2020 - MICHIGAN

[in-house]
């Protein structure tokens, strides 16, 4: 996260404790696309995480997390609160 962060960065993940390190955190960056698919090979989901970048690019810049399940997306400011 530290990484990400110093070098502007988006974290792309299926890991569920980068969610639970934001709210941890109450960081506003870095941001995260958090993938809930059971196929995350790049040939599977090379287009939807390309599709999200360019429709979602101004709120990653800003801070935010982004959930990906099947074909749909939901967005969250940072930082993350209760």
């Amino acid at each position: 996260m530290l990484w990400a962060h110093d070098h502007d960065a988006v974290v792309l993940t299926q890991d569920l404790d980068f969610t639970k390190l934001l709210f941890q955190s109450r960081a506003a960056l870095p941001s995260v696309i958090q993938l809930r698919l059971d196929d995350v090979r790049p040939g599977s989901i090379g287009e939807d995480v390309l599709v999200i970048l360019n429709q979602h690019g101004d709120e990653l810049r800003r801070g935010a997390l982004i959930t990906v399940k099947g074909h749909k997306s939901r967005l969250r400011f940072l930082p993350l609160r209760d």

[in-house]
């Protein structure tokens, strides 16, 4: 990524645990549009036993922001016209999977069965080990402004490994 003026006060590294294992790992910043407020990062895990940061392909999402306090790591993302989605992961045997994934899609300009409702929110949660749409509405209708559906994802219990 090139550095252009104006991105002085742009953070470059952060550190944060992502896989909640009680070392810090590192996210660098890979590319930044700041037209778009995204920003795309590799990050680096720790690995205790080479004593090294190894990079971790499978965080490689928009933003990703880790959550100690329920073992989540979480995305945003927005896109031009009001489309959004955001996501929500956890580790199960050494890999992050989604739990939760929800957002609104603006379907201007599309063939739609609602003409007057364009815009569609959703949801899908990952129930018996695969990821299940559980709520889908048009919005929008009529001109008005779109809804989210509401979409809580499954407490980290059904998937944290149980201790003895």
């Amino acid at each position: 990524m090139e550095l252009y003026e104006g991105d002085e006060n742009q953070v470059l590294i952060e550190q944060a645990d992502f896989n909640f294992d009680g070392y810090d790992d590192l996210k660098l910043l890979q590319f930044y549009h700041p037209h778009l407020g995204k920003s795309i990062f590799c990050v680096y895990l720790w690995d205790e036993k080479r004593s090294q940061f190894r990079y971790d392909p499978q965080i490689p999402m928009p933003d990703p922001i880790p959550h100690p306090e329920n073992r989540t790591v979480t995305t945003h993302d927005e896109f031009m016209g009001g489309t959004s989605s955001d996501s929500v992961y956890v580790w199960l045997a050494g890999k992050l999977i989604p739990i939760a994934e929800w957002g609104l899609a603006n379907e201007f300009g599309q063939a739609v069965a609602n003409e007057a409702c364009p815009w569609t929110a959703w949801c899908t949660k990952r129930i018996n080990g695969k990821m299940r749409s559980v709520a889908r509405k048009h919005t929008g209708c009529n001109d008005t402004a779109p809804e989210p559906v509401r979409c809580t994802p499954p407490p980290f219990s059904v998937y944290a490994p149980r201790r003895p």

Aniyah Stokes is a senior at Harrison/Farmington High School in Farmington, Michigan. Aniyah is the president of the National Honor Society, a functioning head of Farmington's District Diversity Committee, and has served on various committees providing a voice for her peers during the closure of her high school and transition into another school in the district. For more than two years, Aniyah has invested in planning "Diversity Day," a conference facilitating challenging and stimulating conversations regarding social identities and injustices with high schoolers throughout Metro Detroit. In a predominantly white community, this conference provides a safe space for students to candidly discuss any negative experiences they have endured due to their racial identities and to learn from each other's experiences. The activities throughout the conference help students educate one another about their perspectives, show students that they can relate with peers they previously identified as their outgroup, and prepare students for better interactions between different races in their everyday lives. She began as a facilitator for breakout dialogues during the conference, but as the only remaining member of the Planning Committee from the previous year, her role has expanded to include leading the entire Diversity Committee (50-65 students), training new facilitators and committee heads to plan future conferences, and planning/operating the conference (impacting approximately 200 students annually). In addition, Aniyah utilized her position as a choreographer in her dance company to combine her enthusiasm for social justice and the dance arts to communicate controversial issues impacting her community. Because acknowledging racial inequities can cause discomfort, many people neglect genuine conversations about them; Aniyah uses art to influence individuals when such necessary conversation ceases. By creating dances entitled "Learning to Let Go," illustrating that regardless of one's race everyone experiences grief, and "Standing on the Horizon," illustrating the journey of African American success in America in order to challenge society's indifference to oppression, she evoked the empathy necessary to start difficult conversations. In addition to dialogues about these concepts within her company (19 dancers), "Learning to Let Go" was performed for over 800 people at several community events.